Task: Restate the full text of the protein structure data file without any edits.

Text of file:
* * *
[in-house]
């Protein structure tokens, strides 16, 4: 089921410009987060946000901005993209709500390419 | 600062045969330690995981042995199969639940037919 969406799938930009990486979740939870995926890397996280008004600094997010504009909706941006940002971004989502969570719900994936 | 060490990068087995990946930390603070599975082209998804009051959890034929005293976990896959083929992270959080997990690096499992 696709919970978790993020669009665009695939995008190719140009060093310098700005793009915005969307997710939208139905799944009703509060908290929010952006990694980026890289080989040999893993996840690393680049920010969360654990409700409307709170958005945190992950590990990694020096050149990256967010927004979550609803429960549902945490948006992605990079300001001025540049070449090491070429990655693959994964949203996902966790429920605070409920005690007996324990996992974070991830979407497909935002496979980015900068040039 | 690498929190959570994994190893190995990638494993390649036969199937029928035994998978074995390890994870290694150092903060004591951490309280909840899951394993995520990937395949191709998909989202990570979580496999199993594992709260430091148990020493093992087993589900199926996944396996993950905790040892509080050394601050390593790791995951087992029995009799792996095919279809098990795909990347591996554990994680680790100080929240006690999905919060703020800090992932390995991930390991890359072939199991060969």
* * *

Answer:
[in-house]
């Protein structure tokens, strides 16, 4: 089921410009987060946000901005993209709500390419 | 600062045969330690995981042995199969639940037919 969406799938930009990486979740939870995926890397996280008004600094997010504009909706941006940002971004989502969570719900994936 | 060490990068087995990946930390603070599975082209998804009051959890034929005293976990896959083929992270959080997990690096499992 696709919970978790993020669009665009695939995008190719140009060093310098700005793009915005969307997710939208139905799944009703509060908290929010952006990694980026890289080989040999893993996840690393680049920010969360654990409700409307709170958005945190992950590990990694020096050149990256967010927004979550609803429960549902945490948006992605990079300001001025540049070449090491070429990655693959994964949203996902966790429920605070409920005690007996324990996992974070991830979407497909935002496979980015900068040039 | 690498929190959570994994190893190995990638494993390649036969199937029928035994998978074995390890994870290694150092903060004591951490309280909840899951394993995520990937395949191709998909989202990570979580496999199993594992709260430091148990020493093992087993589900199926996944396996993950905790040892509080050394601050390593790791995951087992029995009799792996095919279809098990795909990347591996554990994680680790100080929240006690999905919060703020800090992932390995991930390991890359072939199991060969």